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I Forge Iron

Someone say Patch Knives?

Steve Sells

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I posted in another section of the forum about the fire that destroyed the shop at the Historic Fort Waynes Old Fort.  The thread includes links to photos of the fire, and the rebuild including the first lighting of the new forge

We now have the shop rebuilt, thanks to the people from Colonial Wiliamsburg, who sent us the plans for their shop to use by our crews with the rebuild.

I brought all the metal things recovered from the fire back to my shop, and I managed to salvage many of the hand tools, and I am in the process of re-heat treating the large hewing axes.  The large cross cutsaw blades got a bit hot in the fire, and when fire dept hit them with the water from the fire hoses, they turned into large 3D pretzles and were ruined from ever being used as saws again.

I am turning the salvaged cross cut saws into patch knives, for a fund raiser to meet the deductable of the insurance policy. I am not selling any myself, this is for the fort, they will deal with that in the spring time.

First I had to flatten them out to see what I had to work with.  Second I started cutting them down to a manageble size.  Third I  formed sections into blades, I managed to get 96 knives from them, ranging from 2.5 inch to 4 inches long by about 1 inch wide, with 3 to 4 inch long tangs.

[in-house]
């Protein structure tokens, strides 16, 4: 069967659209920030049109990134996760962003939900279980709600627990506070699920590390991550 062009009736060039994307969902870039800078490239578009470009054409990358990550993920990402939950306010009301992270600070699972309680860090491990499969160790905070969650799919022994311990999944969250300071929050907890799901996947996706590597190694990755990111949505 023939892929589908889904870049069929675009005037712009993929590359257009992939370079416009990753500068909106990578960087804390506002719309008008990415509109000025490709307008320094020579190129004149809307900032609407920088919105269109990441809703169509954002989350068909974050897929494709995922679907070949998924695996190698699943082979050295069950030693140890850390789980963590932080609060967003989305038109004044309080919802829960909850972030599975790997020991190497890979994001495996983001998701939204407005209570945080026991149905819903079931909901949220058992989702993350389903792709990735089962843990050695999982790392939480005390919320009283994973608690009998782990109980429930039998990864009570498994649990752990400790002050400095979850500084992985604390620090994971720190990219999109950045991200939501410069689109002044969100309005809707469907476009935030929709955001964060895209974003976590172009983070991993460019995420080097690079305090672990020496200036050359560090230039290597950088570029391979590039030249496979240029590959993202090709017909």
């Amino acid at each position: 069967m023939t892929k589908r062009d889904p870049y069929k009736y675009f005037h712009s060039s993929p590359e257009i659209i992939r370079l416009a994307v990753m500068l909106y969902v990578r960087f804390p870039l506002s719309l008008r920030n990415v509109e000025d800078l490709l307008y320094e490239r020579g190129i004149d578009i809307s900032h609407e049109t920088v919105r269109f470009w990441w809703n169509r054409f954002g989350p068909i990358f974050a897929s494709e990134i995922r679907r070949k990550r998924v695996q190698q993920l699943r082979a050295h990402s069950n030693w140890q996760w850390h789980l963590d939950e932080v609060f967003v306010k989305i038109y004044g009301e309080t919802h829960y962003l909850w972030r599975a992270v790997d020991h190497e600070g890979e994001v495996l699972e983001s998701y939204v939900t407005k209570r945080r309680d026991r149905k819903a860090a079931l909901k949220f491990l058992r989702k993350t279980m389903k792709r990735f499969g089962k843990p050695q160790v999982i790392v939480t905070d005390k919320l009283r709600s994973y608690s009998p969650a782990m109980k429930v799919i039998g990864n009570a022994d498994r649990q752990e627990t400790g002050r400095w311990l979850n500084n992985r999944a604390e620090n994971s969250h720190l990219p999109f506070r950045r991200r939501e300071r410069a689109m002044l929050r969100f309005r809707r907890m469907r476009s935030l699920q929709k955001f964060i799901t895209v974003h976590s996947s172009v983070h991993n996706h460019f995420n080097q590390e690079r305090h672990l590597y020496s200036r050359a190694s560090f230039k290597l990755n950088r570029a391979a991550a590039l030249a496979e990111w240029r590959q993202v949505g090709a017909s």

Here is the result of the first batch of heat treating, I have 42 of the larger ones hardened and tempered at 350F here.  More photos to come as I get more work done.  I had to stop, because the 2.5 gal volume of my quench tanks oil got too warm to process more. 

P.S.  Please dont tell my wife, she is still wondering where her cookie sheet dissapeared too.  I suggested the dish washer ate it, like the dryer does with our socks. ;)


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A very worthy project - and obviously a labor of love from you.


I haven't seen a huge number of patch knives but the few I've made for my personal use have a single bevel and not much point.  The flat side cuts closely against the muzzle of the gun; I make them for a right handed person (since I yam wun...).


Your pattern could be dual bevel and multipurpose - both for patch cutting and small utilitarian tasks around camp.

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